Qanon. The Illuminati. Freemasons. The New World Order. Anti-Vax. Moon landing denial. The Protocols of the Elders of Zion. The Rothschild conspiracy. Lizard People. The JFK assassination. 9/11. The Plandemic. The list of conspiracy theories goes on and on. The image below, straight from a conspiracist’s website, seems pretty comprehensive, while disinformation researcher Abbie Richards’ Conspiracy Chart attempts to place conspiracies in a hierarchy from real to false and from harmless to dangerous.
Of course, some conspiracy theories turn out to be true: MK-ULTRA mind control experiments, the Tuskegee Experiments, government surveillance, forced sterilization, human radiation experiments, and on and on. And that’s just the government-backed variety. Well-known corporate-backed conspiracies include cigarette manufacturers’ efforts to hide the effects of tobacco, Exxon’s attempts to obscure the effects of burning fossil fuels, and Big Pharma covering up the addictive nature of opioids.
In such a milieu of sometimes-true conspiracies mixed with outlandish notions, and with more and more people seeming to buy into the latter, it’s easy to despair for democracy and for society in general. So in response, I wrote a satirical novel about conspiracies titled Ship of Fools. Though Part I takes place on a Conspira-C Cruise, the ship of the title actually refers to spaceship Earth, acknowledging the fact that anyone can fall for a conspiracy theory—the human mind just persists in seeing connections and patterns, even where there are none.
Rather than taking on QAnon or any of the other more political conspiracy theories directly, the main focus is on the Flat Earth, which, intriguingly, is the one outlandish notion omitted from the chart above. It’s almost like the guy behind the Deep State Mapping Project knows that adding the Flat Earth to his map is the one thing that would put it over the edge into unbelievability (as opposed to the lizard people, the moon landing denial, the Pleiadians, and Neuschwabenland!).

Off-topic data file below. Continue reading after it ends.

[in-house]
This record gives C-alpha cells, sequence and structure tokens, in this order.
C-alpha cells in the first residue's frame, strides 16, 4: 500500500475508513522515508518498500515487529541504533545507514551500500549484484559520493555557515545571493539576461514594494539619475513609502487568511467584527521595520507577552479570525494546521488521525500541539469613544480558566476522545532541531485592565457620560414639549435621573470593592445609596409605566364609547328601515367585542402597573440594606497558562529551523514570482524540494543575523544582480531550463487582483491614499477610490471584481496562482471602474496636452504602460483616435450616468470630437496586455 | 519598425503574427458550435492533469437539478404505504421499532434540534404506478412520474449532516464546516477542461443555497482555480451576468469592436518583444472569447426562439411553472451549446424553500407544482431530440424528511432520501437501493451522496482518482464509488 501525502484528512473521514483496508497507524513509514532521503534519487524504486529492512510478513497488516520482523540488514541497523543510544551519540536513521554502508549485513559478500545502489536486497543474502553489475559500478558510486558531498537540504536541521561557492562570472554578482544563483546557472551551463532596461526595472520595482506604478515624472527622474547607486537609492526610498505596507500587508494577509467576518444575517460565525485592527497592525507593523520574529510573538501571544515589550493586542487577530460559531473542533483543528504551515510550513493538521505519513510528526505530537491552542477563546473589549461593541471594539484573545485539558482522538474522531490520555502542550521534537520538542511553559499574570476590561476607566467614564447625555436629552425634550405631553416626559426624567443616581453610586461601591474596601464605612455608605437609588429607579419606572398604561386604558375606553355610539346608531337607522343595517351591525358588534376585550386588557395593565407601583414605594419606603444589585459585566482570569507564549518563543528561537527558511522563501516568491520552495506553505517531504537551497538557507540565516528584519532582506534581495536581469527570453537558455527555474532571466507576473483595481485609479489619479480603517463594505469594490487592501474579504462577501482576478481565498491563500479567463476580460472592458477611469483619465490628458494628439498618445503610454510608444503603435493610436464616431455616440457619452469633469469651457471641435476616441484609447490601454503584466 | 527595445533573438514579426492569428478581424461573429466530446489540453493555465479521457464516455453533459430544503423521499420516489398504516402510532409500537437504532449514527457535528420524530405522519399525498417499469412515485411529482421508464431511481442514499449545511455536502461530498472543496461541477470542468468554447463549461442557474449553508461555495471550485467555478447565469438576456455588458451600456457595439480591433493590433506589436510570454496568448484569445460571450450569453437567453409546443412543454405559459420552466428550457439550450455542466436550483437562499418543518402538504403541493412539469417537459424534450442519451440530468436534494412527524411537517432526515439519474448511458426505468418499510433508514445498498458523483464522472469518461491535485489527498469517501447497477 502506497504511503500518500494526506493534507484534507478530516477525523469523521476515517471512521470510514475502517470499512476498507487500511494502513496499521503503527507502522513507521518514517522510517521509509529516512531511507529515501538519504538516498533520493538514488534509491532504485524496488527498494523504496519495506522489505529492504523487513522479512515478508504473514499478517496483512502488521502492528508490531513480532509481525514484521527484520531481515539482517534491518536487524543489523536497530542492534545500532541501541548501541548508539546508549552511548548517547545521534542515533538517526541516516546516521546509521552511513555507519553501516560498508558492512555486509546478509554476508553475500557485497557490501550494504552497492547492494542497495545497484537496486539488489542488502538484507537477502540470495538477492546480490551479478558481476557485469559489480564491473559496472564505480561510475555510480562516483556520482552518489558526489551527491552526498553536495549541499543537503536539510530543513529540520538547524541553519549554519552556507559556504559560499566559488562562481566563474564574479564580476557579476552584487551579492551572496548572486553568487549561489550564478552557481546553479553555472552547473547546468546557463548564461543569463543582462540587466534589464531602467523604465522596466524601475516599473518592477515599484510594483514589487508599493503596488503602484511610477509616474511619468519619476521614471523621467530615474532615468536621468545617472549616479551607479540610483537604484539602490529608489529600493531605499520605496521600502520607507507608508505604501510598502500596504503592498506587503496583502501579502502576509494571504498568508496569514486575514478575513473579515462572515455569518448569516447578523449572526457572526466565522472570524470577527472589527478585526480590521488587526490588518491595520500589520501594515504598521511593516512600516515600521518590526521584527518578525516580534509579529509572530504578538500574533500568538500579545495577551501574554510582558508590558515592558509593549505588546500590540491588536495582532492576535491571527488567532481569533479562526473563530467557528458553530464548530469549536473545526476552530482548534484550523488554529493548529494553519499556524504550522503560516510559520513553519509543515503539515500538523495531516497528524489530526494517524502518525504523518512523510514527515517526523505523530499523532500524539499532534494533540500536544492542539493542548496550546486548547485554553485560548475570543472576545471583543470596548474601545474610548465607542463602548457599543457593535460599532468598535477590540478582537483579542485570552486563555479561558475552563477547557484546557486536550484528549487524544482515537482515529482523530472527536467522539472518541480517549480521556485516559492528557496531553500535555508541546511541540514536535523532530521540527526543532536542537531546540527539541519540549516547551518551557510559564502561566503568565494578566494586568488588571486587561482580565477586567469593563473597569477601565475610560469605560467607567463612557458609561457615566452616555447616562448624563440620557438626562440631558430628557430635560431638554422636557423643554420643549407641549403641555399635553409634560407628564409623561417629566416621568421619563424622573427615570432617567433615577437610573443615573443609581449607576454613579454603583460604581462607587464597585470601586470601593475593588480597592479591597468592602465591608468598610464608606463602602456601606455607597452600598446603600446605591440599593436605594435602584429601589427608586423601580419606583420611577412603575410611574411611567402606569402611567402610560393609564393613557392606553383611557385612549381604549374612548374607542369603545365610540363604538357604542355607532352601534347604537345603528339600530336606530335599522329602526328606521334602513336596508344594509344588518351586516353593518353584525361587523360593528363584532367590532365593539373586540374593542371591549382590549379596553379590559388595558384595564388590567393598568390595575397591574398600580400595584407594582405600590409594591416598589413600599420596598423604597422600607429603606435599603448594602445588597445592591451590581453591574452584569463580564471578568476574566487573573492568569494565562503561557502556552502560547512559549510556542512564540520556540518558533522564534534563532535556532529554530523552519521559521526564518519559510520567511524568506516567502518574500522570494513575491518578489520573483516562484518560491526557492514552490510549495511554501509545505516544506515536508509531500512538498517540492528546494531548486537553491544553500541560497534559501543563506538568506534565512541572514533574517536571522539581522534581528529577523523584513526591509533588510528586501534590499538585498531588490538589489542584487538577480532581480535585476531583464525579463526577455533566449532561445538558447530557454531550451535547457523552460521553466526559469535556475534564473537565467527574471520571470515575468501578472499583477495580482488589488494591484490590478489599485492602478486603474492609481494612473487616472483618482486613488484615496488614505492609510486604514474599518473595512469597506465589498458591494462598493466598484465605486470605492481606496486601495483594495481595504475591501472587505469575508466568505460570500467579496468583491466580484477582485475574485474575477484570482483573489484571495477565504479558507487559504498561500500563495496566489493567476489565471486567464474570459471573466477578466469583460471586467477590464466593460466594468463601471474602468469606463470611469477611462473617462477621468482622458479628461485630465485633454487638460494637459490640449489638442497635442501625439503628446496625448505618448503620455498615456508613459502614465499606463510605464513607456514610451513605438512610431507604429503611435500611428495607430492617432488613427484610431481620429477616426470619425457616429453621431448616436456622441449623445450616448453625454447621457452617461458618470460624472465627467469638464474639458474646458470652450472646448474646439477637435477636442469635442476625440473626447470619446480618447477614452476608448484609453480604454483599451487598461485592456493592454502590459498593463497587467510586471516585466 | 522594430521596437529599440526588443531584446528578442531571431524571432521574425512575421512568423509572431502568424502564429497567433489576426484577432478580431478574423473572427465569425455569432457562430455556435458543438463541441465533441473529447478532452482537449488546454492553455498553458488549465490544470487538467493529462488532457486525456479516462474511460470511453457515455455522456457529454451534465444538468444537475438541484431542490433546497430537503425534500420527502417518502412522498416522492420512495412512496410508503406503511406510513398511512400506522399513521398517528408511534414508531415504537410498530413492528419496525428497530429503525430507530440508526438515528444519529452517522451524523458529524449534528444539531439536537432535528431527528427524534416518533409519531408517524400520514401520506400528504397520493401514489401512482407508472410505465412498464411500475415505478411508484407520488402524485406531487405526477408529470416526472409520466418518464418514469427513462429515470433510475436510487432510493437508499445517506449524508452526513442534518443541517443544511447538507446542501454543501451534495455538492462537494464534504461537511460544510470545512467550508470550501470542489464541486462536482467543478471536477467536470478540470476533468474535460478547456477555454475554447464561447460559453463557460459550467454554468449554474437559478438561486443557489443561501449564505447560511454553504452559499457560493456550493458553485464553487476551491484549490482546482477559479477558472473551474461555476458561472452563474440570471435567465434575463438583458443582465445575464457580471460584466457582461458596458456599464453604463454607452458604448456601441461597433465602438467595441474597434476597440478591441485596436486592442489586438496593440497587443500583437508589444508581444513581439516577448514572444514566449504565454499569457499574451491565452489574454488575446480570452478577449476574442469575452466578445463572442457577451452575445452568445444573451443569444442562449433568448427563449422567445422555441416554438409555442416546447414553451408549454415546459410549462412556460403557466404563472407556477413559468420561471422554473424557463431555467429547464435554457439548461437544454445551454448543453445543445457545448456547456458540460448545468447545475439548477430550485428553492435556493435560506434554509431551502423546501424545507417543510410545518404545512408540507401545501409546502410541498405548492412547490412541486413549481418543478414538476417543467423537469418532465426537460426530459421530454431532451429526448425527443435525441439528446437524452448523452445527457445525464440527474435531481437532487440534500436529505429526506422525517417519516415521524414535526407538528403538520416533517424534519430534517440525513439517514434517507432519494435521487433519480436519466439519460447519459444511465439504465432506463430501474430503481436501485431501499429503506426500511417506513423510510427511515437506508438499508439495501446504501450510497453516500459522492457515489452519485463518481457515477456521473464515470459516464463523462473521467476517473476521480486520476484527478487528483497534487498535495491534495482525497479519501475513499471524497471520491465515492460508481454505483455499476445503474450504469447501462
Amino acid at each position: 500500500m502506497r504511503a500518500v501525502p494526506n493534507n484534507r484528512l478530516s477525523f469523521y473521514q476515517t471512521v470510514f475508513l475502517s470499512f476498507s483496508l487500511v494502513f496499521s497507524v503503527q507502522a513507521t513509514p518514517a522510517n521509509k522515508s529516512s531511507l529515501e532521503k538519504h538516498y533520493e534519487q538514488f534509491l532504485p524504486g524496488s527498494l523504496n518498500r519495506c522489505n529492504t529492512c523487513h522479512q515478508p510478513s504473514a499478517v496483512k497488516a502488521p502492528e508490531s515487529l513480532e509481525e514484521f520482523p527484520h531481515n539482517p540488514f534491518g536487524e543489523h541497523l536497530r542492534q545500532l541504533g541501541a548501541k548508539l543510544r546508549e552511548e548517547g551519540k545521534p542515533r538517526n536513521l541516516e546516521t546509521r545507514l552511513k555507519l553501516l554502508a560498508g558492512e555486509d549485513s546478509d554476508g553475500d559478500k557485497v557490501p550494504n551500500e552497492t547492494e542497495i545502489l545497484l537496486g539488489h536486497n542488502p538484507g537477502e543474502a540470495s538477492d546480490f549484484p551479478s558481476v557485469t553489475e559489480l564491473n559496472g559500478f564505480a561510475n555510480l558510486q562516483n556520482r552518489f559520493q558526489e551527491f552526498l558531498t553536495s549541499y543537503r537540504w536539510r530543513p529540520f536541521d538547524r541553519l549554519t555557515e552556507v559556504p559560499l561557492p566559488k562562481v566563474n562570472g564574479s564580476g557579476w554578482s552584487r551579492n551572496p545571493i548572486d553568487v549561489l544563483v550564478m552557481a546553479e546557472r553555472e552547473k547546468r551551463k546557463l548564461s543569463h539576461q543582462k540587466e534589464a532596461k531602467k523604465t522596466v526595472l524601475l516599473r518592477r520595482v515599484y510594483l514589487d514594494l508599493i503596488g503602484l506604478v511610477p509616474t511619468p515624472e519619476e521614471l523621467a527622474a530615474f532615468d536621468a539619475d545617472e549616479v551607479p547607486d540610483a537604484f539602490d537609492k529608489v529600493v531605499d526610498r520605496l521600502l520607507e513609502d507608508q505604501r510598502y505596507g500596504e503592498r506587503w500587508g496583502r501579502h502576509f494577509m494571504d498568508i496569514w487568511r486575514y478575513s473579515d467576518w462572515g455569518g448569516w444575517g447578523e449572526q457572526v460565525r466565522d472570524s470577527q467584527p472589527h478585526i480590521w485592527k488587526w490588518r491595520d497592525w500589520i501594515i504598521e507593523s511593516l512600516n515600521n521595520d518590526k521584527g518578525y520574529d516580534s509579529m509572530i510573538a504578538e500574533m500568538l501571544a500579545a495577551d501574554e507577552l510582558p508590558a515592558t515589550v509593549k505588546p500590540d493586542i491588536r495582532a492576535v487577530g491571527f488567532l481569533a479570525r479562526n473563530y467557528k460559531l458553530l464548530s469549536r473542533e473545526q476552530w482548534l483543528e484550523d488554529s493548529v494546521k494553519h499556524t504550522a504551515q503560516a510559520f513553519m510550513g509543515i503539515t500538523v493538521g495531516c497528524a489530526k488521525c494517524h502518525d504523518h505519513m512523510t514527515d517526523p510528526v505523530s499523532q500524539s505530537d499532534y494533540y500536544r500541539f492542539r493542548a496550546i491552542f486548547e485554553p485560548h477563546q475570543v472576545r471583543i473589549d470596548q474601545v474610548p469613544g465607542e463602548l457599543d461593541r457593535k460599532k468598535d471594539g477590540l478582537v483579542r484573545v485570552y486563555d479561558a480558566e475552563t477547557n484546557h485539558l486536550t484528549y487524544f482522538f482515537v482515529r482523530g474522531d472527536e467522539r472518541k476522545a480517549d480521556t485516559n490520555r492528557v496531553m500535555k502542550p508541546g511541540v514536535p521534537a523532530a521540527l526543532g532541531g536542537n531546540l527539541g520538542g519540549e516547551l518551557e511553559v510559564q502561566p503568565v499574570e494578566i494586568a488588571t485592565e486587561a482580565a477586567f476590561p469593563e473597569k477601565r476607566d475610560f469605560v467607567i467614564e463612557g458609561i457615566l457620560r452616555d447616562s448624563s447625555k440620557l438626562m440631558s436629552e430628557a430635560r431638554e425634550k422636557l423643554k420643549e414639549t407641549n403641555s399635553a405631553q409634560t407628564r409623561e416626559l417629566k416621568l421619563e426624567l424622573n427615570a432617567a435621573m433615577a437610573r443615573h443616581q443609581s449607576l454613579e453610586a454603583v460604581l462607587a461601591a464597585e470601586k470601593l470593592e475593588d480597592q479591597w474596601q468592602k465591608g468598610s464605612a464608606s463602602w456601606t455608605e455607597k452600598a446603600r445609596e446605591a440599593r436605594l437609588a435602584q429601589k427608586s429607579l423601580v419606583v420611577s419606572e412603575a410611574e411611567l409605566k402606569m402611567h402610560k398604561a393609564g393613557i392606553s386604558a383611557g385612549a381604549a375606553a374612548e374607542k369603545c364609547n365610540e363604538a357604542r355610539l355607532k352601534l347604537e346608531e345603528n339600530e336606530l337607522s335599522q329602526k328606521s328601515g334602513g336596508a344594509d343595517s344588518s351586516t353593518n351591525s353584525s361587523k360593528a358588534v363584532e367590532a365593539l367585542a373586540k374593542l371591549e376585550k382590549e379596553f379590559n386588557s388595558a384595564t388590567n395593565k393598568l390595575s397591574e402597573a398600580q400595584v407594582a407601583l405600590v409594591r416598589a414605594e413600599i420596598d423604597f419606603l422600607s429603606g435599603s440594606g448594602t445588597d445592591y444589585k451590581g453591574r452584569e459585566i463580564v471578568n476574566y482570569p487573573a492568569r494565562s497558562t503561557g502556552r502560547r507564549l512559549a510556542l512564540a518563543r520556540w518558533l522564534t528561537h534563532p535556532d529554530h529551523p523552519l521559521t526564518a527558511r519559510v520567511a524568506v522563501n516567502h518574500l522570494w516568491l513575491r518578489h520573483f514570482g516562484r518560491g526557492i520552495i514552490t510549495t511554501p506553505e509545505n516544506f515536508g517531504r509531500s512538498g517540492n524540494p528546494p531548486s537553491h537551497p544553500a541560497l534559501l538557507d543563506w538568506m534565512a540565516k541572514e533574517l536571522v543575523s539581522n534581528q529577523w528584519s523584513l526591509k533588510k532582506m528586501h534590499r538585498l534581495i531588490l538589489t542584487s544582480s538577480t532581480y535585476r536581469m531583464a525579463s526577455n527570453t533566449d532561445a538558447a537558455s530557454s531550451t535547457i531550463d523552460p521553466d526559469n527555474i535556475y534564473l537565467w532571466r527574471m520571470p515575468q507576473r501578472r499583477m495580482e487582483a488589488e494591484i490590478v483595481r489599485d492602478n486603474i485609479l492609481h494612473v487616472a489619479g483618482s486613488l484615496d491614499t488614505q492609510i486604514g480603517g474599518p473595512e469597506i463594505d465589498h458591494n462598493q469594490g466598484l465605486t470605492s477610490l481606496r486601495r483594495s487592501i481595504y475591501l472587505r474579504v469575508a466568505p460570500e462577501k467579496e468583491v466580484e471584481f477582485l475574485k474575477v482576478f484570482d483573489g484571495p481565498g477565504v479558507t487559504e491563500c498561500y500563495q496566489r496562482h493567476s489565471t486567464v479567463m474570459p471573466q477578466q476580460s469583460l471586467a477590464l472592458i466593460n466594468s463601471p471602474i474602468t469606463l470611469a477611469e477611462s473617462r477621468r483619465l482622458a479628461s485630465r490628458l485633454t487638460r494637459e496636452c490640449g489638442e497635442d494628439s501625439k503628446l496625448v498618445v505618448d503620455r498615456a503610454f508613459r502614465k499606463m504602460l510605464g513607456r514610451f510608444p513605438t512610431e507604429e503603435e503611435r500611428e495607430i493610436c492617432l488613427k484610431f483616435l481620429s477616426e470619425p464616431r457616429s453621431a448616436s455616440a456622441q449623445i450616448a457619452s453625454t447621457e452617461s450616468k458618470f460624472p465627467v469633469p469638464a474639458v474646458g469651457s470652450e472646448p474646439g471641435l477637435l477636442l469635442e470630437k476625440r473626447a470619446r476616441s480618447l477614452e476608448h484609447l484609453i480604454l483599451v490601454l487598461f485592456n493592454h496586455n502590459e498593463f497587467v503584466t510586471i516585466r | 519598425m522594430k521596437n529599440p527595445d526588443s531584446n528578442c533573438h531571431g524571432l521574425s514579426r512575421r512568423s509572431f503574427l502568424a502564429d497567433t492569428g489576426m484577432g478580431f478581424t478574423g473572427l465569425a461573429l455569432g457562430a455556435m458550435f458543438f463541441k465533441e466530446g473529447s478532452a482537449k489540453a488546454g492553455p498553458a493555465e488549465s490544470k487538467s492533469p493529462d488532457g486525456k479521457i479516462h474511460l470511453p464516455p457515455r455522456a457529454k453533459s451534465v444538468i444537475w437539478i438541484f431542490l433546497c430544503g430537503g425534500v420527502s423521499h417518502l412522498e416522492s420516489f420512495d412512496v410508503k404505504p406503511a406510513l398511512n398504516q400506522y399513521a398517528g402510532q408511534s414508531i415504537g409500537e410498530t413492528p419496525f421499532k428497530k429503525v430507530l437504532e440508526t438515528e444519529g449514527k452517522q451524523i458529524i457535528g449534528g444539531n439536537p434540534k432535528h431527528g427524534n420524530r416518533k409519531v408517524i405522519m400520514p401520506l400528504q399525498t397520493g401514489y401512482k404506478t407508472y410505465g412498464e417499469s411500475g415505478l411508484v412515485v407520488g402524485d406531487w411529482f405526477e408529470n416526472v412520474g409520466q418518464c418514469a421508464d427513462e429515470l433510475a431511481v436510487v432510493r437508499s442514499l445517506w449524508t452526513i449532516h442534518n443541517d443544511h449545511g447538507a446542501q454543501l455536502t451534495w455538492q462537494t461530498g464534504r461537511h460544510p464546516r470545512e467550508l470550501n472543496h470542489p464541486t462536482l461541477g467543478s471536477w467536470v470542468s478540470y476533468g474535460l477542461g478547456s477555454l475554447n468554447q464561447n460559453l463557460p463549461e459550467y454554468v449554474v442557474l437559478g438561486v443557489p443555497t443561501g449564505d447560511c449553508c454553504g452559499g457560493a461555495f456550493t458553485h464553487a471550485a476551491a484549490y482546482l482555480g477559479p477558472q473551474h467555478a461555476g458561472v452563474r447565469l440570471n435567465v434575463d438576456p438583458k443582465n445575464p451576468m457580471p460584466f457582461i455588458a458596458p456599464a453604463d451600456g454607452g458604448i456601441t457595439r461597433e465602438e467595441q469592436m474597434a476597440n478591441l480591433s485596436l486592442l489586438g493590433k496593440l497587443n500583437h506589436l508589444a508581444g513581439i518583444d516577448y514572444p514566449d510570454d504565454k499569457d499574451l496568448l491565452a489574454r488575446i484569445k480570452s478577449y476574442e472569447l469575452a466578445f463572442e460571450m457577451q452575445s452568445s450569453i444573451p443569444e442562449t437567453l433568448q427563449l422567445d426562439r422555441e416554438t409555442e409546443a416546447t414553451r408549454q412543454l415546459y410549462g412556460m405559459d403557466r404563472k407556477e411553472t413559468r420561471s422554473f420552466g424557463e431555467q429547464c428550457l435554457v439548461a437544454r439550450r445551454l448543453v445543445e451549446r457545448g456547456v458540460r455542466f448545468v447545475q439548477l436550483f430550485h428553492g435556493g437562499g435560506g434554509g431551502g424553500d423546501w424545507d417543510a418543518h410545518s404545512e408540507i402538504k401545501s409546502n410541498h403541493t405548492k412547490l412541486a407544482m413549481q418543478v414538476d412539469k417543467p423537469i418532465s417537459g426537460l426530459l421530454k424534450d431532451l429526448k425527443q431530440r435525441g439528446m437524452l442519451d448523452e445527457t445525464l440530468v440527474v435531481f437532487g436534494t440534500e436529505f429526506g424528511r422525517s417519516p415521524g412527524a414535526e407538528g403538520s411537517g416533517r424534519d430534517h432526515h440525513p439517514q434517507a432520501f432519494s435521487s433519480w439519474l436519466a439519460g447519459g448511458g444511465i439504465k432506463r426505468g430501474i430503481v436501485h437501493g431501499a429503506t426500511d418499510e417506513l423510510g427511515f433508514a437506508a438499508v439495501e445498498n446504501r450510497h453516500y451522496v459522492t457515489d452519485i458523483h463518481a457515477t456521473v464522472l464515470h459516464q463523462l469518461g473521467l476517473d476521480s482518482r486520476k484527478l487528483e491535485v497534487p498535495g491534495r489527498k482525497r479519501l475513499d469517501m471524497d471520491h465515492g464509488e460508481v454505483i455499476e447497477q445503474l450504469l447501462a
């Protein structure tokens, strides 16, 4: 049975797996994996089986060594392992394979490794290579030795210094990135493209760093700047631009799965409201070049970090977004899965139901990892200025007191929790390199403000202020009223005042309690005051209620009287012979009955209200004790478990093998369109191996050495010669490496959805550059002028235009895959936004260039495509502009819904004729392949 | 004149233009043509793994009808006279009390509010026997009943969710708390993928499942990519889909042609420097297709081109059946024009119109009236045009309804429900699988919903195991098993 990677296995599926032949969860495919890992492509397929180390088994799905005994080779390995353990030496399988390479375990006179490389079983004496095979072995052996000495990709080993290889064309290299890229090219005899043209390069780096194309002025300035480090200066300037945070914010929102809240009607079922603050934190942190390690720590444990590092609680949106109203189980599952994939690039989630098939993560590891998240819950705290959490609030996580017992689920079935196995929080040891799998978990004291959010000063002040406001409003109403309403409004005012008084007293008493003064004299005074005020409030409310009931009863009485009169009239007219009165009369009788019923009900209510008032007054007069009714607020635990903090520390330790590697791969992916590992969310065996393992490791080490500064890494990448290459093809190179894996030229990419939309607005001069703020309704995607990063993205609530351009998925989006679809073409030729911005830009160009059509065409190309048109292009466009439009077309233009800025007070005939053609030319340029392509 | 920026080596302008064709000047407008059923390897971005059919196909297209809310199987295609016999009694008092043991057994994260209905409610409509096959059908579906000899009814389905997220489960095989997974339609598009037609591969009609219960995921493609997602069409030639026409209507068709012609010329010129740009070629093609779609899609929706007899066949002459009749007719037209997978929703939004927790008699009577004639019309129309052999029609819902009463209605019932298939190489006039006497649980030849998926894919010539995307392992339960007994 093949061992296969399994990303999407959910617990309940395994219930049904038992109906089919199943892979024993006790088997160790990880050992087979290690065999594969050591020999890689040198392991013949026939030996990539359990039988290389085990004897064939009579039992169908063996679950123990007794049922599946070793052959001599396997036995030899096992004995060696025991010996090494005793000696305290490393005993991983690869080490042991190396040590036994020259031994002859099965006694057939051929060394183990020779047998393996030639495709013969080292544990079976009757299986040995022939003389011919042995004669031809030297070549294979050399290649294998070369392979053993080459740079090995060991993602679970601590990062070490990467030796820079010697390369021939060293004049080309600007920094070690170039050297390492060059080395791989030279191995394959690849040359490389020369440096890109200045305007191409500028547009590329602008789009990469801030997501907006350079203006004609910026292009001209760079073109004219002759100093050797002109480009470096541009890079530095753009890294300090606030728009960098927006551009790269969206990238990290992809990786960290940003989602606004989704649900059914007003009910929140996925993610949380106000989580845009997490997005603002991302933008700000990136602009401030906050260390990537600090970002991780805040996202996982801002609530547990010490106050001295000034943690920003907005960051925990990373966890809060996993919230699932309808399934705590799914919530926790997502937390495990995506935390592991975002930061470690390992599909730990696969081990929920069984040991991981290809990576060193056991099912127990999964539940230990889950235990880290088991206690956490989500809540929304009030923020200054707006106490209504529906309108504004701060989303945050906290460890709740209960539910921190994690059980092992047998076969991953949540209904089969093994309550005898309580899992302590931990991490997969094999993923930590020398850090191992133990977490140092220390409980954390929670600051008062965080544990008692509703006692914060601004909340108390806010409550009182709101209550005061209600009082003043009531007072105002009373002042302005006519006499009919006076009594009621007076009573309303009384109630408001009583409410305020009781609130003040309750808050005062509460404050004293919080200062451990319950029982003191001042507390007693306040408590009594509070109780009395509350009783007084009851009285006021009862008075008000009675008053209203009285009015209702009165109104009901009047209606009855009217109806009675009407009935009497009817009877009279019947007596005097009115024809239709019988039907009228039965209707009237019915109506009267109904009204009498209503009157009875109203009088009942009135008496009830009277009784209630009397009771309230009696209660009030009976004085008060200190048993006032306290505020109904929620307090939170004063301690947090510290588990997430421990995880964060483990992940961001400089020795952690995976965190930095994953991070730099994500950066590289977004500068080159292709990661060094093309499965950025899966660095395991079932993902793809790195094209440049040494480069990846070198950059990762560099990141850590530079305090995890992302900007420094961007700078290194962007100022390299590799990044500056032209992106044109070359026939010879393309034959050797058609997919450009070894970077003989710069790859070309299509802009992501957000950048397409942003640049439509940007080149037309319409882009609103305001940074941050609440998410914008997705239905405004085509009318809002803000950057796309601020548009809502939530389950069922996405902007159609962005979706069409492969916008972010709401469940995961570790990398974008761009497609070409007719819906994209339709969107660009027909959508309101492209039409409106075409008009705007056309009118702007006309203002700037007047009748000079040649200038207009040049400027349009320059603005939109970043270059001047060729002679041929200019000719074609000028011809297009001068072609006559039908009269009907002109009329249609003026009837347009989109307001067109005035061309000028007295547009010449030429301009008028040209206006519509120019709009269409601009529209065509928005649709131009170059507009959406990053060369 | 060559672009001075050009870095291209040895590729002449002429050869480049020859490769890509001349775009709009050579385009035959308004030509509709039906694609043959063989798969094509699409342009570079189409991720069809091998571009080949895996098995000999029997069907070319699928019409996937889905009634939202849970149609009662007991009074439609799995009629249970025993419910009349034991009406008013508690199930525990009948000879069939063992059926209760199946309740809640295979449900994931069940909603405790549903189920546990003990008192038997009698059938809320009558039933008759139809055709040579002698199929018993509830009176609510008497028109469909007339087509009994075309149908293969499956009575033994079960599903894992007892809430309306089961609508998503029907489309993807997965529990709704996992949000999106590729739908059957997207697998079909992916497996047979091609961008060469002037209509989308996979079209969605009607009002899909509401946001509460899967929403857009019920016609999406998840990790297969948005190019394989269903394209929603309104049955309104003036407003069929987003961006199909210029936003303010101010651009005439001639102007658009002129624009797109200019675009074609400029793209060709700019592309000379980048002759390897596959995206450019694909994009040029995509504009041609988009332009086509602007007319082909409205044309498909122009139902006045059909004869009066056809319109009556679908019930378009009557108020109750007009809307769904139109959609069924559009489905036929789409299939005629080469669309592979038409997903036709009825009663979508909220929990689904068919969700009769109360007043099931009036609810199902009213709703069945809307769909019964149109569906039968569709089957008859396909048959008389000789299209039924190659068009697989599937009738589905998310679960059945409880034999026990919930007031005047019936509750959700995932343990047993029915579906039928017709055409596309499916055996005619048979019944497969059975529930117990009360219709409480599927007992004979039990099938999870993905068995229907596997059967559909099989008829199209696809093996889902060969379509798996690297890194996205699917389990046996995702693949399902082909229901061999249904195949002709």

You might say that focusing on Flat Earth is like shooting fish in a barrel, but actually, a lot of flat-earthers are pretty smart, and can win debates with random believers in the spherical nature of the Earth, especially if the latter haven’t thought or studied beyond what they were taught in school. The FEers have ready rebuttals for round-Earth evidence, from ships disappearing over the horizon to photos and video from space to the (mostly false) notion that you can see the curvature of the Earth from the window of your average commercial jet. So one thing the novel tries to do, along with (I hope!) making the reader laugh, is to provide some of the actual ways we know Earth is round, along with rebuttals to flat-earthers’ efforts to poke holes in that evidence.
The novel focuses on Elizabeth Dare, a science reporter for the New York Times who earned her reputation by debunking science denial and conspiracy theories. As the novel starts, she’s covering the Eighth Annual Conspira-C Cruise, a gathering of conspiracy theorists with varied and sometimes conflicting beliefs. Among the array of characters she meets are flat-earth YouTuber Sarge Marshall, billionaire space mogul Lonnie Ester, creationist pastor Rev. Paul Lee, flat-earth astronomer and inventor Clive Cuddleshanks, climbing guide and Buddhist monk Dawa Tenzing, and a security expert and sometime Michigan militia member known only as Mike.
We also meet Ben Himmelstein, a Hollywood archivist with the most outlandish moon-landing-denial theory ever concocted; his grand-daughter, Penny “Moonglow” Himmelstein, a yoga instructor, New Ager, and sometime anti-vaxxer; Alex Croft, tech entrepreneur and principal venture capitalist with Veritas Ventures; Ezekial Zebediah “EZ” Smith, Apostle of the True, Living, Devout, and Reformed Church of Latter Day Saints and de facto governor of the Southwest Semi-Autonomous Zone; William Luddington, anti-space expansionist and member of the Committee to Abolish Outer Space (CAOS); and Sven Nordquist, chief expedition guide for Amazing Antarctic Adventures and possibly a NATO/UN agent keeping the Antarctic Ice Wall a secret from all the globe-tards.
In an alternate universe — in which the Earth really is flat! — we meet Jareth Leeman, Director of the US Department of Science and Technology, whose efforts to send a rocket to the moon are stymied by the lack of orbital motion on a flat non-planet; Samuel Rowbotham, a dedicated skeptic and explorer who wants to prove this flat Earth is actually round; and Brother Geraint of the Druidical Order of Ancient Celts, who believes the only way to get to the South Pole on a flat disk is by first going North, with the help of ley lines and a dowsing rod.
And before any of that, there’s the Prologue, which you can read here, featuring Slim and Shorty, Nazi-fighting philosopher-cowboys.
In short, it’s the craziest, most Pynchonesque thing I’ve ever written. Hope you enjoy it, whenever I manage to get it published!